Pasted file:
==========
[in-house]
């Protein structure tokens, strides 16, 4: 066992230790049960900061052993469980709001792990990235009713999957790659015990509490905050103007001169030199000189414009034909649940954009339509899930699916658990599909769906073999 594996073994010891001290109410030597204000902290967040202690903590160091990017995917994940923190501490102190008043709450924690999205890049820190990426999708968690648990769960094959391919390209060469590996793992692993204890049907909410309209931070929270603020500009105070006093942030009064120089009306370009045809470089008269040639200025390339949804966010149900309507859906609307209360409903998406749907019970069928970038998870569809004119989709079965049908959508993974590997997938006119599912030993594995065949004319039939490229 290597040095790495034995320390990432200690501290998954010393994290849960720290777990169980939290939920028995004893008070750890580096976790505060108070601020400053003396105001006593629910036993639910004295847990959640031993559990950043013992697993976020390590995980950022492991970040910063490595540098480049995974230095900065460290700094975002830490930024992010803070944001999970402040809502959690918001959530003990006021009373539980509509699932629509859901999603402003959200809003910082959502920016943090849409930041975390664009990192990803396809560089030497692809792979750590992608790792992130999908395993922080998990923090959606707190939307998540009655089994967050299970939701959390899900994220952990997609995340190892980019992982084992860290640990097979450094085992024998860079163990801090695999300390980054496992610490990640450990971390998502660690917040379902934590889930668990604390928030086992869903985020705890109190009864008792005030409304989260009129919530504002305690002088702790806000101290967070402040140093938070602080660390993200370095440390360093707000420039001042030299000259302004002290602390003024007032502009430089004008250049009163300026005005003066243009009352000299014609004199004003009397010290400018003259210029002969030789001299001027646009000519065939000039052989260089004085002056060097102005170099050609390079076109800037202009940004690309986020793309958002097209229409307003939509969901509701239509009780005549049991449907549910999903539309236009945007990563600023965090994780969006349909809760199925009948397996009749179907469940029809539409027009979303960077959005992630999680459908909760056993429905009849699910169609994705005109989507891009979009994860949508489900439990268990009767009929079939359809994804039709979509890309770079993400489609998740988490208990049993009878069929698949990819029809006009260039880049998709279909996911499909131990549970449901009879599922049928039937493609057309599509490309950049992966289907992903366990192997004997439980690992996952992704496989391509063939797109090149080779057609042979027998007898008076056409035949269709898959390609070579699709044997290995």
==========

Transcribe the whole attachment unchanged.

[in-house]
């Protein structure tokens, strides 16, 4: 066992230790049960900061052993469980709001792990990235009713999957790659015990509490905050103007001169030199000189414009034909649940954009339509899930699916658990599909769906073999 594996073994010891001290109410030597204000902290967040202690903590160091990017995917994940923190501490102190008043709450924690999205890049820190990426999708968690648990769960094959391919390209060469590996793992692993204890049907909410309209931070929270603020500009105070006093942030009064120089009306370009045809470089008269040639200025390339949804966010149900309507859906609307209360409903998406749907019970069928970038998870569809004119989709079965049908959508993974590997997938006119599912030993594995065949004319039939490229 290597040095790495034995320390990432200690501290998954010393994290849960720290777990169980939290939920028995004893008070750890580096976790505060108070601020400053003396105001006593629910036993639910004295847990959640031993559990950043013992697993976020390590995980950022492991970040910063490595540098480049995974230095900065460290700094975002830490930024992010803070944001999970402040809502959690918001959530003990006021009373539980509509699932629509859901999603402003959200809003910082959502920016943090849409930041975390664009990192990803396809560089030497692809792979750590992608790792992130999908395993922080998990923090959606707190939307998540009655089994967050299970939701959390899900994220952990997609995340190892980019992982084992860290640990097979450094085992024998860079163990801090695999300390980054496992610490990640450990971390998502660690917040379902934590889930668990604390928030086992869903985020705890109190009864008792005030409304989260009129919530504002305690002088702790806000101290967070402040140093938070602080660390993200370095440390360093707000420039001042030299000259302004002290602390003024007032502009430089004008250049009163300026005005003066243009009352000299014609004199004003009397010290400018003259210029002969030789001299001027646009000519065939000039052989260089004085002056060097102005170099050609390079076109800037202009940004690309986020793309958002097209229409307003939509969901509701239509009780005549049991449907549910999903539309236009945007990563600023965090994780969006349909809760199925009948397996009749179907469940029809539409027009979303960077959005992630999680459908909760056993429905009849699910169609994705005109989507891009979009994860949508489900439990268990009767009929079939359809994804039709979509890309770079993400489609998740988490208990049993009878069929698949990819029809006009260039880049998709279909996911499909131990549970449901009879599922049928039937493609057309599509490309950049992966289907992903366990192997004997439980690992996952992704496989391509063939797109090149080779057609042979027998007898008076056409035949269709898959390609070579699709044997290995």